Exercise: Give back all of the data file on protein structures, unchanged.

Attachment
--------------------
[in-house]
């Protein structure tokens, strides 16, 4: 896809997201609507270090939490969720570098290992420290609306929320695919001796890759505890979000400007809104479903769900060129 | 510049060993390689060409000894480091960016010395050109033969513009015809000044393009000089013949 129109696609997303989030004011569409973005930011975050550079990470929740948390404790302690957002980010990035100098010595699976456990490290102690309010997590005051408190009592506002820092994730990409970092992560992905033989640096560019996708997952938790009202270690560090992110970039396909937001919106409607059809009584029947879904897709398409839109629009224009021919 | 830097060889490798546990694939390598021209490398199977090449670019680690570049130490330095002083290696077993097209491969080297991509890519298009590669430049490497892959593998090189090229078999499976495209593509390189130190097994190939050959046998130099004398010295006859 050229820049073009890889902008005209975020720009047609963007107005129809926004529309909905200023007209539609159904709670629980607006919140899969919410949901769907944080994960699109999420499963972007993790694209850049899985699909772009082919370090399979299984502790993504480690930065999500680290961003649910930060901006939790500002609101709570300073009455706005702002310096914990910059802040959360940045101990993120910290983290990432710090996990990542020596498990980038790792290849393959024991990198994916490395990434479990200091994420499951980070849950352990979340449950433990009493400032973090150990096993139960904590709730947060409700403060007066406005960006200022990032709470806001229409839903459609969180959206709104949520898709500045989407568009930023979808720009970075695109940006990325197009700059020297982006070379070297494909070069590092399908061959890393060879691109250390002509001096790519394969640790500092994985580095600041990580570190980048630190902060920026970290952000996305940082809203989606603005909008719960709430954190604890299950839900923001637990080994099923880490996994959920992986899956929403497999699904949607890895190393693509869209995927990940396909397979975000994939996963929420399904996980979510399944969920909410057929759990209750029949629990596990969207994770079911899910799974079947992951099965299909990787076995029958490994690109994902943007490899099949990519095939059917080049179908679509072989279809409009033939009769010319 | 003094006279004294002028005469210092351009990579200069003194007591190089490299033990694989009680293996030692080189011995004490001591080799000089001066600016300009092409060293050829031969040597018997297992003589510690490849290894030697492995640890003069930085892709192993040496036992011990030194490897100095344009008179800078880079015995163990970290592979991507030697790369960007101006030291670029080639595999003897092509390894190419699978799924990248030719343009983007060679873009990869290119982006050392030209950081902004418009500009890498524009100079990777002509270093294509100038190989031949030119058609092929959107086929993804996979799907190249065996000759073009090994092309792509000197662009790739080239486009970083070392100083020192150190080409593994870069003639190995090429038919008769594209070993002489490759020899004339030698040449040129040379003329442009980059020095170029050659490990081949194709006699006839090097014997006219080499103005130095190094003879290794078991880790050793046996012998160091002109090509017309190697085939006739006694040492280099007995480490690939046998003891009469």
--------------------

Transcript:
[in-house]
């Protein structure tokens, strides 16, 4: 896809997201609507270090939490969720570098290992420290609306929320695919001796890759505890979000400007809104479903769900060129 | 510049060993390689060409000894480091960016010395050109033969513009015809000044393009000089013949 129109696609997303989030004011569409973005930011975050550079990470929740948390404790302690957002980010990035100098010595699976456990490290102690309010997590005051408190009592506002820092994730990409970092992560992905033989640096560019996708997952938790009202270690560090992110970039396909937001919106409607059809009584029947879904897709398409839109629009224009021919 | 830097060889490798546990694939390598021209490398199977090449670019680690570049130490330095002083290696077993097209491969080297991509890519298009590669430049490497892959593998090189090229078999499976495209593509390189130190097994190939050959046998130099004398010295006859 050229820049073009890889902008005209975020720009047609963007107005129809926004529309909905200023007209539609159904709670629980607006919140899969919410949901769907944080994960699109999420499963972007993790694209850049899985699909772009082919370090399979299984502790993504480690930065999500680290961003649910930060901006939790500002609101709570300073009455706005702002310096914990910059802040959360940045101990993120910290983290990432710090996990990542020596498990980038790792290849393959024991990198994916490395990434479990200091994420499951980070849950352990979340449950433990009493400032973090150990096993139960904590709730947060409700403060007066406005960006200022990032709470806001229409839903459609969180959206709104949520898709500045989407568009930023979808720009970075695109940006990325197009700059020297982006070379070297494909070069590092399908061959890393060879691109250390002509001096790519394969640790500092994985580095600041990580570190980048630190902060920026970290952000996305940082809203989606603005909008719960709430954190604890299950839900923001637990080994099923880490996994959920992986899956929403497999699904949607890895190393693509869209995927990940396909397979975000994939996963929420399904996980979510399944969920909410057929759990209750029949629990596990969207994770079911899910799974079947992951099965299909990787076995029958490994690109994902943007490899099949990519095939059917080049179908679509072989279809409009033939009769010319 | 003094006279004294002028005469210092351009990579200069003194007591190089490299033990694989009680293996030692080189011995004490001591080799000089001066600016300009092409060293050829031969040597018997297992003589510690490849290894030697492995640890003069930085892709192993040496036992011990030194490897100095344009008179800078880079015995163990970290592979991507030697790369960007101006030291670029080639595999003897092509390894190419699978799924990248030719343009983007060679873009990869290119982006050392030209950081902004418009500009890498524009100079990777002509270093294509100038190989031949030119058609092929959107086929993804996979799907190249065996000759073009090994092309792509000197662009790739080239486009970083070392100083020192150190080409593994870069003639190995090429038919008769594209070993002489490759020899004339030698040449040129040379003329442009980059020095170029050659490990081949194709006699006839090097014997006219080499103005130095190094003879290794078991880790050793046996012998160091002109090509017309190697085939006739006694040492280099007995480490690939046998003891009469």